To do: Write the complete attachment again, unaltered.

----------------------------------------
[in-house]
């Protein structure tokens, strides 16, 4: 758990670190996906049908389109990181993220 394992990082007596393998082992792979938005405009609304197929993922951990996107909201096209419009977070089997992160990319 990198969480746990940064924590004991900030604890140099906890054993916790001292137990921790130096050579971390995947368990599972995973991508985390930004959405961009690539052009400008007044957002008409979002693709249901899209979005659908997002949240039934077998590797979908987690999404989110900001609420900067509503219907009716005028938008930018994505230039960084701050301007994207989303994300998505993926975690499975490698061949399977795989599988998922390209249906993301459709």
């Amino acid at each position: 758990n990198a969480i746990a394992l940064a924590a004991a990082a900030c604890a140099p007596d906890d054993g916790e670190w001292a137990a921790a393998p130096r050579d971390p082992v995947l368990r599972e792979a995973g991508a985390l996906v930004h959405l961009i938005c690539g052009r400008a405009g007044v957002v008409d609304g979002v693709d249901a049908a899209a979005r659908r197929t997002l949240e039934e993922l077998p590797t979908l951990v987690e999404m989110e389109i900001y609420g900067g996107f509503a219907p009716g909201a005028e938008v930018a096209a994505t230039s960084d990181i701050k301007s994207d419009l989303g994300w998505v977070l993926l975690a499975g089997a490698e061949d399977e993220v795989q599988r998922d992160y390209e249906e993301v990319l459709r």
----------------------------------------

[in-house]
């Protein structure tokens, strides 16, 4: 758990670190996906049908389109990181993220 394992990082007596393998082992792979938005405009609304197929993922951990996107909201096209419009977070089997992160990319 990198969480746990940064924590004991900030604890140099906890054993916790001292137990921790130096050579971390995947368990599972995973991508985390930004959405961009690539052009400008007044957002008409979002693709249901899209979005659908997002949240039934077998590797979908987690999404989110900001609420900067509503219907009716005028938008930018994505230039960084701050301007994207989303994300998505993926975690499975490698061949399977795989599988998922390209249906993301459709």
């Amino acid at each position: 758990n990198a969480i746990a394992l940064a924590a004991a990082a900030c604890a140099p007596d906890d054993g916790e670190w001292a137990a921790a393998p130096r050579d971390p082992v995947l368990r599972e792979a995973g991508a985390l996906v930004h959405l961009i938005c690539g052009r400008a405009g007044v957002v008409d609304g979002v693709d249901a049908a899209a979005r659908r197929t997002l949240e039934e993922l077998p590797t979908l951990v987690e999404m989110e389109i900001y609420g900067g996107f509503a219907p009716g909201a005028e938008v930018a096209a994505t230039s960084d990181i701050k301007s994207d419009l989303g994300w998505v977070l993926l975690a499975g089997a490698e061949d399977e993220v795989q599988r998922d992160y390209e249906e993301v990319l459709r």